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Subject: Re: [Boost-users] what happens between "fixed in development" and "available in release"?
From: Niall Douglas (s_sourceforge_at_[hidden])
Date: 2015-03-20 08:18:13

On 20 Mar 2015 at 8:43, Thomas wrote:

> > I do this independent of the release schedule and do it is "smallish"
> > chunks. This generally works pretty well and the serialization library on
> > the master is of the state "no known fixable bugs". It does suck a lot of
> > CPU time but that's free for me now. The problem comes when something
> > "breaks". I might forget how to do something, the build system might have
> > evolved, etc. Then I have to call some mental subroutine which takes a lot
> > of time to get back on track. The risk of this happening dissuades me from
> > doing this procedure more often. In this particular case, he release came
> > up in the middle of my cycle.
> I am just a boost user, not developer, and don't follow this list
> closely. Here are my 2 cents, I hope they are not completely off:

By sheer good fortune myself and Robert are the leads of the two most
articulated schools of thought on the future of Boost. We disagree,
though less than in the past. I think C++ Now may see us move closer

> What about making an upcoming release, e.g. 1.59, a "bug-fix" release
> only with the goal that all (or almost all) open issues get merged to
> master? No new features get added.
> If a library is stable (i.e. no open issues) leave it as it is (freeze
> it) and communicate that to other maintainers, so they can rely on a
> given version. Same for boost build and other tools, provide reference
> versions to rely on, no extensions. Give maintainers the time to get
> their issues fixed, do thorough testing etc. - if it takes half a year
> or longer, so it be, fine.
> As user I too find it increasingly difficult to overview the status and
> reliability of boost versions, and switching to a new release can make
> matters worse (for me as user) then sticking to a "working" previous
> release.
> On the other hand I think that I can understand the tremendous amount of
> effort and commitment required from library maintainers. And yes I know
> that things can break so unexpectedly and distract for ages from main
> aims (last time here: a VS extension installed broke the default
> configurations set by boost build, and that did take us a lot of time).
> So as user I feel the responsibility to not expect miracles or
> unrealistic things from maintainers.
> Note that my proposal aims at helping both users and maintainers: The
> former to get a hopefully stable release, and the latter to give them
> the time needed to make their developments and testing, without
> everything else in boost changing all the time.

I'll answer this from my perspective on this. Robert may do so from
his perspective.

Since the economic crash around 2008-2009, commercially sponsored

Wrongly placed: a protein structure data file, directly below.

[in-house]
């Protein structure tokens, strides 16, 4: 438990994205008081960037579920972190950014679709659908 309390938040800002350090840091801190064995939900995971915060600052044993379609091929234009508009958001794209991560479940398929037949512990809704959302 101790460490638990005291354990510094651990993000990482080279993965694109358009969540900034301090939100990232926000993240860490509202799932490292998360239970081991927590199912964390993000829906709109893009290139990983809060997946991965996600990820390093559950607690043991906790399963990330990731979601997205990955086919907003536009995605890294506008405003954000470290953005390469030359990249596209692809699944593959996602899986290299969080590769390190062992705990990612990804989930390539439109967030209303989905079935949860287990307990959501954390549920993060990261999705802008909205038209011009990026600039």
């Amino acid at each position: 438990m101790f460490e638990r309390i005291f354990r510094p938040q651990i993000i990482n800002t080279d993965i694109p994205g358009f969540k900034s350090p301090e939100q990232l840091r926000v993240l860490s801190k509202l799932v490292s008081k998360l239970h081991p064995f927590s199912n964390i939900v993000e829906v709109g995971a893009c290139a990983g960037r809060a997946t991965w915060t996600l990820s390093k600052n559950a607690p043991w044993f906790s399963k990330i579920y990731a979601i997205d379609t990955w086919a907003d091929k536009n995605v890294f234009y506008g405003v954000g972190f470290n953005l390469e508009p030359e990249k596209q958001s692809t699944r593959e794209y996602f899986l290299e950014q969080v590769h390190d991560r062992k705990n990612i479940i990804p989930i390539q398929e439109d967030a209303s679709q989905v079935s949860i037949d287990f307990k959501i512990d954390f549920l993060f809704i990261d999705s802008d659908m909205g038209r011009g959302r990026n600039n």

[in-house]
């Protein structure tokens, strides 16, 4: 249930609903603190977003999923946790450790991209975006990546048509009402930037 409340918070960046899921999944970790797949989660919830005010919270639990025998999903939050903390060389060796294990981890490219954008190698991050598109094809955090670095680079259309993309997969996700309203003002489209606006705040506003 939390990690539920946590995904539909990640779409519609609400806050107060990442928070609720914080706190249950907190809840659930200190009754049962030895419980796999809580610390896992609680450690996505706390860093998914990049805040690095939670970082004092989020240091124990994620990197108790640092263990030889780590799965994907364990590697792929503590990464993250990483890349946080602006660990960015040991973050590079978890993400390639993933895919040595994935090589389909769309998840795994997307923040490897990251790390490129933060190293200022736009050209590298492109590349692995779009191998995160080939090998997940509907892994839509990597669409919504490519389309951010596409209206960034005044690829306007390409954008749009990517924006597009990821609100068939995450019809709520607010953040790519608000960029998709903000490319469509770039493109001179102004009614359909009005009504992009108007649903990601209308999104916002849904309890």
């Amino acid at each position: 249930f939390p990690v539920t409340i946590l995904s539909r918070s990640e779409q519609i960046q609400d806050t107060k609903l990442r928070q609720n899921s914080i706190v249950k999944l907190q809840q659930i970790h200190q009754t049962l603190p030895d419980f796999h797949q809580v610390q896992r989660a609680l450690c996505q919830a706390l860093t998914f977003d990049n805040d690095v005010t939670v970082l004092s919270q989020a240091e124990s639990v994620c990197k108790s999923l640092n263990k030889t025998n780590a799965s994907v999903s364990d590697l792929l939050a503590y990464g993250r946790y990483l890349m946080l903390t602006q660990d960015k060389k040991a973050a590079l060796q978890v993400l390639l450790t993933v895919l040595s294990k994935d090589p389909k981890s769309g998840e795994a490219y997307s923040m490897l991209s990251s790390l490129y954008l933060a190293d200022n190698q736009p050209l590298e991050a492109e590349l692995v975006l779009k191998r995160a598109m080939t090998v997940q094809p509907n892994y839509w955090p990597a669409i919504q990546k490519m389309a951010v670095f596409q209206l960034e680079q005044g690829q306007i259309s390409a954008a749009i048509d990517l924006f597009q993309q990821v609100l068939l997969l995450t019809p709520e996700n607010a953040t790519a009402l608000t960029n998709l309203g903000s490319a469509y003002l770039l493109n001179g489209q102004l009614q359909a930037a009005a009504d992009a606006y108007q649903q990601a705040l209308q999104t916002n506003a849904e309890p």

work on Boost has enormously dried up which forced some of the big
names to leave for greener pastures (e.g. Boost Consulting wound up),
plus we got hit with a double whammy of the C++ 11 STL providing much
of Boost, thus eliminating the commercial need to sponsor Boost
specifically fixes in Boost.

I have managed to make an hourly paid living this past year from some
very limited Boost related commercial sponsorship, but just recently
they decided that C++ takes too long and are rewriting everything
into Rust, so I suspect I'll have to leave Boost for greener pastures
myself in six months or so.

Anyway, from my perspective the big problem is funding, or lack
thereof. It takes a lot of time and effort to fix bugs, and very few
maintainers want to exchange their unpaid family time for fixing bugs
when they could be doing interesting stuff instead. Don't get me
wrong, I think the community has done a lousy job relative to other
open source communities on the business side of things on constantly
lobbying for and funnelling monies into Boost - we only gained a
Donate facility last year, and it was I who made that happen, and it
tooks months of effort. I also think we do a lousy job of creating
incentives (Robert would call it blackmail) for commercial
sponsorship of older libraries by routinely kicking anything not
maintained out of the main distro so we regain a lean, slim and
tightly focused Boost. I personally am aiming to fork Boost into a
C++ 11 only 2.0, and indeed this C++ Now I'll present on tooling to
help with that.

Myself and Robert do agree though that users don't pay their fair
share. They get high quality libraries, but don't pay a commensurate
amount for that. Equally, many of them would *like* to pay for it, in
particular they would *love* to pay for timely bug fixes. The
Steering Committee has not smiled on those arguments though. And
without community consensus, it's tough to create movement.

I might add that Robert has his incubator where I think he has a bug bounty
system configured? I personally think the bug bounty system needs a
monthly emailed scoreboard, with escrow for the bounties. Again
though, that would need community consensus to make happen. There is
a strong antipathy against making Boost into a viable business.
Stemming from its origins, it's supposed to be about the pet "hero"
library project, not making a living.

Robert is speaking at C++ Now about the future of Boost, and I'll be
there too.


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